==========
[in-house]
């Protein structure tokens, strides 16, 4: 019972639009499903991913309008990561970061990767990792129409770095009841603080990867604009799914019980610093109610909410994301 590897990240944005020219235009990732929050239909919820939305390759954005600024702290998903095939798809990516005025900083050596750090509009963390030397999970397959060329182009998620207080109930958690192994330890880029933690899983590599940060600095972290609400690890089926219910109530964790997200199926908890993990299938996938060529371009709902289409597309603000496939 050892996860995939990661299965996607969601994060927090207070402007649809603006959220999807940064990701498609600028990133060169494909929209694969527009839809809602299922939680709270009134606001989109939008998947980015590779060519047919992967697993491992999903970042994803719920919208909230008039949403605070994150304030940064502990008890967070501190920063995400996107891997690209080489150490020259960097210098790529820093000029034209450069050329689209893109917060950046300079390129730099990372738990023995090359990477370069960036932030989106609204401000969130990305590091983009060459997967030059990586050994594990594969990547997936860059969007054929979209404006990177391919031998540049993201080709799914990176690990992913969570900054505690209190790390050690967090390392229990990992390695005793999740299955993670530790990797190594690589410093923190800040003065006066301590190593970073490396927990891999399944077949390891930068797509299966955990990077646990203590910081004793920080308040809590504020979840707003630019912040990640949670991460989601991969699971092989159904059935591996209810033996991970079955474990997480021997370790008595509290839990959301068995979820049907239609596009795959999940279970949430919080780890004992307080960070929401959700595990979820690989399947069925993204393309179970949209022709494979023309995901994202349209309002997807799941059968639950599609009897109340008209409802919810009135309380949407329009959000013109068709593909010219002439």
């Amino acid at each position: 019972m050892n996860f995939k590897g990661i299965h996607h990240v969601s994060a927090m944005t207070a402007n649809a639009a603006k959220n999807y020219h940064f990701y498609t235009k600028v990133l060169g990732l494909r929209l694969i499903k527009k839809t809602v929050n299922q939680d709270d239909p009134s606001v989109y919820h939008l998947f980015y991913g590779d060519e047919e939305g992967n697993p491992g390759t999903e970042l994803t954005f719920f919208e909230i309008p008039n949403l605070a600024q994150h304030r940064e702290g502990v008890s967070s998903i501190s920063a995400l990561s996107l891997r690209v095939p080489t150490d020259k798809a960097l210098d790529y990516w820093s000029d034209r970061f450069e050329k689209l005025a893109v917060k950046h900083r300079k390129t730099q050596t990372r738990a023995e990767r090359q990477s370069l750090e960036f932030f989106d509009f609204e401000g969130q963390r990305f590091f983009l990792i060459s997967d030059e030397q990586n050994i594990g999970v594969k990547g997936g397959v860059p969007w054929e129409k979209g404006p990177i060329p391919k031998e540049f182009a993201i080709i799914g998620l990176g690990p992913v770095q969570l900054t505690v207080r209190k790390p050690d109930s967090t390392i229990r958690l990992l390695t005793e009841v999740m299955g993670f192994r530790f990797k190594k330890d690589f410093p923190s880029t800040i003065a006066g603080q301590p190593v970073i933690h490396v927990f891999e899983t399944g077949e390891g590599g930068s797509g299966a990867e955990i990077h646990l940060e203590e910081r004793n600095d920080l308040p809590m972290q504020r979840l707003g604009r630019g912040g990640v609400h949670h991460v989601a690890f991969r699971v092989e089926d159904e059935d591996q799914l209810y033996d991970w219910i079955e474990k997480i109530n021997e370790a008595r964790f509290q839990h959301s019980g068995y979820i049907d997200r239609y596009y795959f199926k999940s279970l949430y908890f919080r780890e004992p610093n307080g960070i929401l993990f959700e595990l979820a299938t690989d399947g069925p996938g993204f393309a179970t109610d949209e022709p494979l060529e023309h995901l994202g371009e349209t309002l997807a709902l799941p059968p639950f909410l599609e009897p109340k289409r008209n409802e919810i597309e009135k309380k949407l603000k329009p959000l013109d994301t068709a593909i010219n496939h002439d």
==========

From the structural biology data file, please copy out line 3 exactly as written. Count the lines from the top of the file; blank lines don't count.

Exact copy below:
């Amino acid at each position: 019972m050892n996860f995939k590897g990661i299965h996607h990240v969601s994060a927090m944005t207070a402007n649809a639009a603006k959220n999807y020219h940064f990701y498609t235009k600028v990133l060169g990732l494909r929209l694969i499903k527009k839809t809602v929050n299922q939680d709270d239909p009134s606001v989109y919820h939008l998947f980015y991913g590779d060519e047919e939305g992967n697993p491992g390759t999903e970042l994803t954005f719920f919208e909230i309008p008039n949403l605070a600024q994150h304030r940064e702290g502990v008890s967070s998903i501190s920063a995400l990561s996107l891997r690209v095939p080489t150490d020259k798809a960097l210098d790529y990516w820093s000029d034209r970061f450069e050329k689209l005025a893109v917060k950046h900083r300079k390129t730099q050596t990372r738990a023995e990767r090359q990477s370069l750090e960036f932030f989106d509009f609204e401000g969130q963390r990305f590091f983009l990792i060459s997967d030059e030397q990586n050994i594990g999970v594969k990547g997936g397959v860059p969007w054929e129409k979209g404006p990177i060329p391919k031998e540049f182009a993201i080709i799914g998620l990176g690990p992913v770095q969570l900054t505690v207080r209190k790390p050690d109930s967090t390392i229990r958690l990992l390695t005793e009841v999740m299955g993670f192994r530790f990797k190594k330890d690589f410093p923190s880029t800040i003065a006066g603080q301590p190593v970073i933690h490396v927990f891999e899983t399944g077949e390891g590599g930068s797509g299966a990867e955990i990077h646990l940060e203590e910081r004793n600095d920080l308040p809590m972290q504020r979840l707003g604009r630019g912040g990640v609400h949670h991460v989601a690890f991969r699971v092989e089926d159904e059935d591996q799914l209810y033996d991970w219910i079955e474990k997480i109530n021997e370790a008595r964790f509290q839990h959301s019980g068995y979820i049907d997200r239609y596009y795959f199926k999940s279970l949430y908890f919080r780890e004992p610093n307080g960070i929401l993990f959700e595990l979820a299938t690989d399947g069925p996938g993204f393309a179970t109610d949209e022709p494979l060529e023309h995901l994202g371009e349209t309002l997807a709902l799941p059968p639950f909410l599609e009897p109340k289409r008209n409802e919810i597309e009135k309380k949407l603000k329009p959000l013109d994301t068709a593909i010219n496939h002439d």